- It’s about the system, not the platform: A grievance mechanism does not just provide the means of reporting an issue, it should allow the grievance to be managed through to remediation and continual improvement. Design a mechanism in line with the UN Guiding Principles effectiveness criteria and then apply technology to support the mechanism, not the other way round.
- Design a system around stakeholder needs: Build on your stakeholder mapping to think about the rightsholders that may use your grievance mechanism and therefore what their unique needs will be. Then use technology to provide different channels such as apps, phone lines and websites, and case management software to support those needs. Also include offline channels, such as community liaison, interviews, and others to ensure complete accessibility.
- Tell people about it: Once your grievance mechanism is developed, and reporting channels established, tell people about them. Not receiving grievance reports is not a sign that everything is ok in the supply chain, it is more likely a sign that the mechanism is not working. The most likely cause of this is that no one knows about it. Communicate widely with stakeholders about the channels they can use to raise a grievance and provide training to those who will respond to cases.
Summing it all up
In an ever-growing marketplace for sustainability-related technology solutions, it is easy to get lost in the features and promises of various systems. Technology can play a vital part in the workflow and application of a responsible sourcing system that meets both current and future supply chain due diligence requirements. However, as we see time and again, the effectiveness of this technology in managing risks to rightsholders and businesses alike relies on the human processes behind it.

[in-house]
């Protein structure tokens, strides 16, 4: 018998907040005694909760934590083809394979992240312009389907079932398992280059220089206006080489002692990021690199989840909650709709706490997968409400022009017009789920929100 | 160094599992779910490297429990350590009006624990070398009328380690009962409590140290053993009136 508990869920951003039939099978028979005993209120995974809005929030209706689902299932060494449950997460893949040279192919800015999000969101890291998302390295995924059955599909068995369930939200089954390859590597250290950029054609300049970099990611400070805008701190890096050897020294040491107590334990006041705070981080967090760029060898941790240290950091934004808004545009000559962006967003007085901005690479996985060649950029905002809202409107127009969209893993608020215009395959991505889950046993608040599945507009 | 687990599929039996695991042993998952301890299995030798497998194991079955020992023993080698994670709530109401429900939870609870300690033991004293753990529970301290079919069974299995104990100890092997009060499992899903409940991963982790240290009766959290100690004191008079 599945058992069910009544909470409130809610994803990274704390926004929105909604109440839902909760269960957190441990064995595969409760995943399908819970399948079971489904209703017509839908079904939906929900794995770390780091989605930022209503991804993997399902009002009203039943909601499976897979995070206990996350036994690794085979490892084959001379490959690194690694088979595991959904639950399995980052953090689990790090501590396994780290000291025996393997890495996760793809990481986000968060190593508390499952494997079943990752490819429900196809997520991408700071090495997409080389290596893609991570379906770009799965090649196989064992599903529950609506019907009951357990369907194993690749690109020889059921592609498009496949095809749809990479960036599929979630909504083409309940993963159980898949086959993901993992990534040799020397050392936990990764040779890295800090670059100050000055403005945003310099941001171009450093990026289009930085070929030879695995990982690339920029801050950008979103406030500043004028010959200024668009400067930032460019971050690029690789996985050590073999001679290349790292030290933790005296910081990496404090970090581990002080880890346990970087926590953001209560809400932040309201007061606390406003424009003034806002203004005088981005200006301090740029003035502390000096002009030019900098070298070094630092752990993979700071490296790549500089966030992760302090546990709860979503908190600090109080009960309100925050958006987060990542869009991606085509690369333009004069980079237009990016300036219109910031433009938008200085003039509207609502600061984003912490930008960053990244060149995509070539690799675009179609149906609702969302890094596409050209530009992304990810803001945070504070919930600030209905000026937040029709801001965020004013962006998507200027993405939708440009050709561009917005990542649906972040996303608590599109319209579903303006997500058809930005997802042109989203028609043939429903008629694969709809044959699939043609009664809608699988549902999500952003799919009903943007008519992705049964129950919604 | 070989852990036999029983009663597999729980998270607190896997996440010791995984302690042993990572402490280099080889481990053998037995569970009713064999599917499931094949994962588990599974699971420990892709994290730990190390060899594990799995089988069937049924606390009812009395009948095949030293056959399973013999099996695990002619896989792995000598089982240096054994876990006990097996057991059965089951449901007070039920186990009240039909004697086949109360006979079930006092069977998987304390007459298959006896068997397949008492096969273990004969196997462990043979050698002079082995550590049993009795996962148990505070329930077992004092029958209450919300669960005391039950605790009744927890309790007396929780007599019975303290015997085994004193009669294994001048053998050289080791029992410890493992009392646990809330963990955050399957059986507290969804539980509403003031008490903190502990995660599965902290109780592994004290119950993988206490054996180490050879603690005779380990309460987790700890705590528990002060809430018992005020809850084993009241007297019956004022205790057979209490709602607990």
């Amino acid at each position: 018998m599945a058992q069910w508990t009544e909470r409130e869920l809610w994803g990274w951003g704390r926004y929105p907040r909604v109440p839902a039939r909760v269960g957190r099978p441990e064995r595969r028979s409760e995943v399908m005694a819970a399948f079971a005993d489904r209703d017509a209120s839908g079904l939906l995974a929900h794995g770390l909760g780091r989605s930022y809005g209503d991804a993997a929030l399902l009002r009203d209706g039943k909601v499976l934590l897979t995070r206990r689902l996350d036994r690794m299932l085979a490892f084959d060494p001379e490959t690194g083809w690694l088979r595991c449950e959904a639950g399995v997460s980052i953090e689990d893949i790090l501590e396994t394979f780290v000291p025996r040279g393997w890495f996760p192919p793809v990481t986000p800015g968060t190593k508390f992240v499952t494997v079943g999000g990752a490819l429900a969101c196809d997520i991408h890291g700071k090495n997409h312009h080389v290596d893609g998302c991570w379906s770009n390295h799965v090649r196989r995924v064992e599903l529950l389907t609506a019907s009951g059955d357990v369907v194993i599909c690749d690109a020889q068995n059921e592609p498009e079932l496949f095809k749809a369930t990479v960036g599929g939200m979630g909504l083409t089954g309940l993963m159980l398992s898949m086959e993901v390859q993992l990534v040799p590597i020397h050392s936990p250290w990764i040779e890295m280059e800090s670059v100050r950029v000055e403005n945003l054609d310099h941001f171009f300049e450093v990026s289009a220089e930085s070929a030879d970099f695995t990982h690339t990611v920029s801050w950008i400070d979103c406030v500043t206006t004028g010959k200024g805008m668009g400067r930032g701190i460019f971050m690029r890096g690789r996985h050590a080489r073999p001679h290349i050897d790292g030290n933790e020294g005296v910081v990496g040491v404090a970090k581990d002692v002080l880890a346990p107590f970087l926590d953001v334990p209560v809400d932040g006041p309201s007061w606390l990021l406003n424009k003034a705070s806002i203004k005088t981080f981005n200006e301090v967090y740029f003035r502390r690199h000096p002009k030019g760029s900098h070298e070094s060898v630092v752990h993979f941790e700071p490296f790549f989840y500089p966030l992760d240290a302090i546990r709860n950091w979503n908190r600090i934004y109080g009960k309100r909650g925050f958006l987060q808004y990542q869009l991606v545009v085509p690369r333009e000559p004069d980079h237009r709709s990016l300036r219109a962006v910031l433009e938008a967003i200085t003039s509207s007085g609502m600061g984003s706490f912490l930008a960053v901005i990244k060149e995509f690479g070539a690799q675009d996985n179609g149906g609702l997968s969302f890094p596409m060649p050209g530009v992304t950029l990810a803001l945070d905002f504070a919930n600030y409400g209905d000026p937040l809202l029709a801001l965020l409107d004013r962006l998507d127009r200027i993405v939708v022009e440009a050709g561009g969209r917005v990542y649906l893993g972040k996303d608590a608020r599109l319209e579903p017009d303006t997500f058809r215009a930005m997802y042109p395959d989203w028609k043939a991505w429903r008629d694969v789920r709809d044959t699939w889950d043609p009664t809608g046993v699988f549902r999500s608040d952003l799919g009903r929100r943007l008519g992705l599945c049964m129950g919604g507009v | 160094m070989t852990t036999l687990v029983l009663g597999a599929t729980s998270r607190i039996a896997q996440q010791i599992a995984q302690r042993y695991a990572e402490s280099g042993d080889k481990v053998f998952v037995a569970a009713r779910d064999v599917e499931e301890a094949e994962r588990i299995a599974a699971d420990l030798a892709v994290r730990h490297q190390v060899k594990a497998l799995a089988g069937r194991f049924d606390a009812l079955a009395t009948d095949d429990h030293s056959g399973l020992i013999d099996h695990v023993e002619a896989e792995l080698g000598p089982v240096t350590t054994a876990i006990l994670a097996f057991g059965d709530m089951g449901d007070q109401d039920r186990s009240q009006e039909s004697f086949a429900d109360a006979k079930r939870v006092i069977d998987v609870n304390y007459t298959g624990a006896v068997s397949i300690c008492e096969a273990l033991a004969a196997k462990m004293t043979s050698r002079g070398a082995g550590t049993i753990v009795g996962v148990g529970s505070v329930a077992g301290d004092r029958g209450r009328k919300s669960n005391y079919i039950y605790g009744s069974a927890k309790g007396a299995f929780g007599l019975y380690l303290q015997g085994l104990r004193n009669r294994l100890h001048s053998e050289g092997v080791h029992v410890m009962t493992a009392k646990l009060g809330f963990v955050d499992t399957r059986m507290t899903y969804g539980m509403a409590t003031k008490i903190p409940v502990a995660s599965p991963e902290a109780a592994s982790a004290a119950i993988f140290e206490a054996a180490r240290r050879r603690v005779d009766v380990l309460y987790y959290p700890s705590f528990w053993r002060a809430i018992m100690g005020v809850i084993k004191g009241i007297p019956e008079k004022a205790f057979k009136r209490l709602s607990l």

Due diligence and monitoring systems should not be built to support a particular technology or tool, rather this technology should be selected to support a due diligence system – no matter what quick fixes a software provider promises!
If you’d like to understand more about our technology providers and how we can support you, please get in touch. We partner with several technology providers that share our vision and values. They are:
Enables companies to map suppliers, rate suppliers against ESG data, communicate with suppliers and manage supplier data such as corrective action plans. Origin is also designed to integrate with company’s existing processes and IT systems.
Provides supply chain traceability through AI and Blockchain technology, enabling companies to trace materials back to the source.